Australia would not allow AT1 debt security holder wipe-out -minister
SYDNEY (Reuters) – Australian law would not allow regulators to wipe out AT1 tier credit holders while shareholders received some compensation as occurred during the Swiss government-brokered takeover of Credit Suisse by UBS, the assistant treasurer said on Tuesday.
“Our banks are unquestionably strong, very different legal framework. We don’t need to go into the ‘what if’ rabbit hole. It’s an entirely different set of circumstances here in Australia,” Assistant Treasurer Stephen Jones told the Australian Financial Review Banking Summit in Sydney.
“We are in a very different world to what’s occurred out there.”
Swiss regulators wrote down 16 billion Swiss francs ($17.5 billion) of Credit Suisse bonds, known as Additional Tier 1 or AT1 debt, to zero as part of a forced rescue merger with UBS.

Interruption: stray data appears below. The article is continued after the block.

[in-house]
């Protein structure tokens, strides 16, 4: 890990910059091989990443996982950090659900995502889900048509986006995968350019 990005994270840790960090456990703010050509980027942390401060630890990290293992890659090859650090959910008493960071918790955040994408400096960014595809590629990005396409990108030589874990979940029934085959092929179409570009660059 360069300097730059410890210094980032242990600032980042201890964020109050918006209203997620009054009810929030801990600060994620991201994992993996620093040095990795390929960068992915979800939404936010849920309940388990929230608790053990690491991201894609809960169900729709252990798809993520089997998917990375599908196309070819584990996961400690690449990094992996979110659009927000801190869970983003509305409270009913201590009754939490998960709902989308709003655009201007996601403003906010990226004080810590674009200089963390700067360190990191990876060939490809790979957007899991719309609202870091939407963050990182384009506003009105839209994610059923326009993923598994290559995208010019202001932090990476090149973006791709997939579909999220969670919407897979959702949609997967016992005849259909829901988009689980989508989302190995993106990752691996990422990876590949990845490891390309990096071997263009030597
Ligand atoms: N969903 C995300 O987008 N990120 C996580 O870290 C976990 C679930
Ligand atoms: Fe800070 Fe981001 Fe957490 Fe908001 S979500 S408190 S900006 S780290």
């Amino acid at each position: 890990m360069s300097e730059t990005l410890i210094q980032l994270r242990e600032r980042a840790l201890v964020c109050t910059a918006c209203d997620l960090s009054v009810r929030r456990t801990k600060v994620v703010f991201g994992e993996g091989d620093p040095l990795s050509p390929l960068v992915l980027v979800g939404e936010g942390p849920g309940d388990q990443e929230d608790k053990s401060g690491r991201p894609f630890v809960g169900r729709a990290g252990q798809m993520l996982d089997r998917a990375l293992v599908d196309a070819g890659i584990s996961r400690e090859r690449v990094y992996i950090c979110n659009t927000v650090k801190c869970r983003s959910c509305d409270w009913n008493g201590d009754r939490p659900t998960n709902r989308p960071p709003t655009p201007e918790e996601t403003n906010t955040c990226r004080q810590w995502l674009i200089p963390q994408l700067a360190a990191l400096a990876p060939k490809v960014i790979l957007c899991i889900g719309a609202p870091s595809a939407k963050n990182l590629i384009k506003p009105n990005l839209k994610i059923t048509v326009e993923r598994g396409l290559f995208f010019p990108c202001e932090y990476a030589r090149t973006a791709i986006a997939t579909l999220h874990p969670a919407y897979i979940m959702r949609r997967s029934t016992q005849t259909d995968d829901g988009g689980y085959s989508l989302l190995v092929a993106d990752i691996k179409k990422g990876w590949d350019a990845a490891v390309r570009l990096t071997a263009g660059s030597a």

Under the deal, holders of Credit Suisse AT1 bonds received nothing, while shareholders, who usually rank below bondholders in terms of who gets paid when a bank or company collapses, will receive $3.23 billion.
AT1 bonds – a $275 billion sector also known as “contingent convertibles” or “CoCo” bonds – act as shock absorbers if a bank’s capital levels fall below a certain threshold. They can be converted into equity or written off.
(Reporting by Lewis Jackson; Editing by Stephen Coates)